Lenders should modify restrictive covenants related to mergers, reorganizations, acquisitions and similar transactions in new and amended loan documents due to amendments to the Delaware Limited Liability Company Act (“Amendments”) that became effective August 1, 2018.
The Amendments authorize “division” of a Delaware limited liability company (“LLC”). Under the new rules, an LLC may divide itself into two or more LLCs. As part of the division, the LLC may allocate its assets, rights, liabilities and duties among the divisions. The original LLC then may continue its existence or terminate itself. Each division has only the liabilities, and owns only the assets, allocated to it in the plan of division absent a fraudulent transfer under applicable law.
Loan agreements generally contain negative covenants restricting acquisitions and fundamental changes such as mergers and reorganizations. For borrowers formed in Delaware, those restrictive covenants should be amended to make specific reference to divisions. Although the Amendments provide that liens continue in assets notwithstanding the division, the loan documents should require borrowers to take all necessary action to continue security interests and pledges to maintain the collateral position enjoyed by the lender prior to division. For example, UCC financing statements amendments may be required.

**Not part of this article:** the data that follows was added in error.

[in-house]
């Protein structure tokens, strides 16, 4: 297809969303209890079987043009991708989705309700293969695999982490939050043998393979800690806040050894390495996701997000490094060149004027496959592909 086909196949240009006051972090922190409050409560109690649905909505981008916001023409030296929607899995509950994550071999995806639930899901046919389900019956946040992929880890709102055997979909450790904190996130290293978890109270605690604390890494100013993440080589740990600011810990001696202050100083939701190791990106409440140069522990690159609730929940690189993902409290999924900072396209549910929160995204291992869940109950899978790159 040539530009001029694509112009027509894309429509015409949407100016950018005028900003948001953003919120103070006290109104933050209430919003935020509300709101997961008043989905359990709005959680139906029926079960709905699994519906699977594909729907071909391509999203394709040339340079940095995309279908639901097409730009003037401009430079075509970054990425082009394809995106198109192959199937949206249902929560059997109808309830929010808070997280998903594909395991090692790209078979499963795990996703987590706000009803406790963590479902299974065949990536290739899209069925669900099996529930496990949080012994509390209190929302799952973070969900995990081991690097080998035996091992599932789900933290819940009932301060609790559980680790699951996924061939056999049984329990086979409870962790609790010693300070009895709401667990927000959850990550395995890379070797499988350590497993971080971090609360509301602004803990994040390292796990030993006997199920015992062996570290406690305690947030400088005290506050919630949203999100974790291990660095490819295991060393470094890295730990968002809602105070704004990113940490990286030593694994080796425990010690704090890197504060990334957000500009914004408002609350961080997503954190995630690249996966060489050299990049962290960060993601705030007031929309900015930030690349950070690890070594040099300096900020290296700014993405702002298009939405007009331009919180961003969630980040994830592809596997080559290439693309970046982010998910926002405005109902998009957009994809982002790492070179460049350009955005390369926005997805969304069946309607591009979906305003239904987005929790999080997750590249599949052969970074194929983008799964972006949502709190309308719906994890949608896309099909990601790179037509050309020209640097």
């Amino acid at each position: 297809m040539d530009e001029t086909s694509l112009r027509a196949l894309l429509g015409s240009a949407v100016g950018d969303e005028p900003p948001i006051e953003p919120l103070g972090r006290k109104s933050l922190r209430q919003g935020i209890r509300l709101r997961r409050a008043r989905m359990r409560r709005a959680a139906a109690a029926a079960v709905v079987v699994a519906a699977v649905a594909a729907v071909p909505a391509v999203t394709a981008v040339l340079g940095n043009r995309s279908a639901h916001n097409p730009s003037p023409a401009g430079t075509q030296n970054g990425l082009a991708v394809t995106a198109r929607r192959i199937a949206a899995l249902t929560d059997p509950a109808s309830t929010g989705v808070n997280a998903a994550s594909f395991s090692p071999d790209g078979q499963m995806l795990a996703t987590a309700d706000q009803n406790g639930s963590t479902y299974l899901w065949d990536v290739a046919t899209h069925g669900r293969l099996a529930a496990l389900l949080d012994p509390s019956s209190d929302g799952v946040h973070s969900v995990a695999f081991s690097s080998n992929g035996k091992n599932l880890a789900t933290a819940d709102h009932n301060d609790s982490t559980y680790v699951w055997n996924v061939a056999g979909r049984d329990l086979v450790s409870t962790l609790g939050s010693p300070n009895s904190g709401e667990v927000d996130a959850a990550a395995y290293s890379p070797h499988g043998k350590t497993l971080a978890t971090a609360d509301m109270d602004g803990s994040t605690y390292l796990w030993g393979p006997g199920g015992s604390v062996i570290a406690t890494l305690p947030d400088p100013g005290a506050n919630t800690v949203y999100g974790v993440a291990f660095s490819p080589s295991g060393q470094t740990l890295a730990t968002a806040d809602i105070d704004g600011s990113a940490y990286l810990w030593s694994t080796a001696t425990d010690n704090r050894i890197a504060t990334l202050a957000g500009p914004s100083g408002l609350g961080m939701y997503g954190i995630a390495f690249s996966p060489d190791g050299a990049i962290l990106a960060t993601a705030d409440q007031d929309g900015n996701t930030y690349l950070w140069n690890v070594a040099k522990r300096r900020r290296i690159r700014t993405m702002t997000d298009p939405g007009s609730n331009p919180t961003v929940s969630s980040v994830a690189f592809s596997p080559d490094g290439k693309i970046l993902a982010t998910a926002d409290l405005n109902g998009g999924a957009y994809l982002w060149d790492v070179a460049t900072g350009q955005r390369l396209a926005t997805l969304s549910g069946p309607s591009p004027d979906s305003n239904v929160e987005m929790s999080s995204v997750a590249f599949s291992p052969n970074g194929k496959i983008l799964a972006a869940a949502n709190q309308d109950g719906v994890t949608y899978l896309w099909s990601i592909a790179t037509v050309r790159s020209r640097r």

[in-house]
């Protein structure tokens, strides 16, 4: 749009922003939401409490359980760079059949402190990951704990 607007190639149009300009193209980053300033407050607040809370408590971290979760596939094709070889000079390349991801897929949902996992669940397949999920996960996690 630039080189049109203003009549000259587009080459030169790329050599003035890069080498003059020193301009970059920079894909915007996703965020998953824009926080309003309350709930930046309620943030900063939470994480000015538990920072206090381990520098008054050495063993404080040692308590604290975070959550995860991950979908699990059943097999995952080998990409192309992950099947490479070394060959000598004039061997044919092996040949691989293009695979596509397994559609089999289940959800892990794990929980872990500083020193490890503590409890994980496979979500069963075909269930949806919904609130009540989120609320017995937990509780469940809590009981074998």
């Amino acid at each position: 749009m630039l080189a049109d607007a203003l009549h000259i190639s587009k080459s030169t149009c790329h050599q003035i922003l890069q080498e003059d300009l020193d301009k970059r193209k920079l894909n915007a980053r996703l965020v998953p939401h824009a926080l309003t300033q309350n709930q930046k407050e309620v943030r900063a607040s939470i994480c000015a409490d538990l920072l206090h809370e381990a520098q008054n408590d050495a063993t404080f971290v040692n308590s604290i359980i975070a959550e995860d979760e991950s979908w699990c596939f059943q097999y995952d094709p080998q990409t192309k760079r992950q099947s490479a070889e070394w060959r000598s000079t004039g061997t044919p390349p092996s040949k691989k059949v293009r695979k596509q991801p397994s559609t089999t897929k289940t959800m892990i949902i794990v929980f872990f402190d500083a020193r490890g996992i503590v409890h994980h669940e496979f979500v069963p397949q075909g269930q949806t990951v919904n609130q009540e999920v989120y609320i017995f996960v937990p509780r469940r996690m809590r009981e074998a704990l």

Existing loan agreements with restrictive covenants related to fundamental changes receive limited continuing protection. The Amendments provide that for LLCs formed, and agreements made, prior to August 1, 2018, a restriction on mergers, consolidations or asset transfers of the LLC will apply to divisions of the LLC. Lenders, however, should cover divisions in all future amendments and restatements of existing loan documents.
For more information, please contact Kevin T. Bezio at email@example.com / 518-427-9700, Patrick Malgieri at firstname.lastname@example.org / 585-419-800 or the Harris Beach attorney with whom you usually consult.
This alert does not purport to be a substitute for advice of counsel on specific matters.
Harris Beach has offices throughout New York State, including Albany, Buffalo, Ithaca, Melville, New York City, Rochester, Saratoga Springs, Syracuse, Uniondale and White Plains, as well as New Haven, Connecticut and Newark, New Jersey.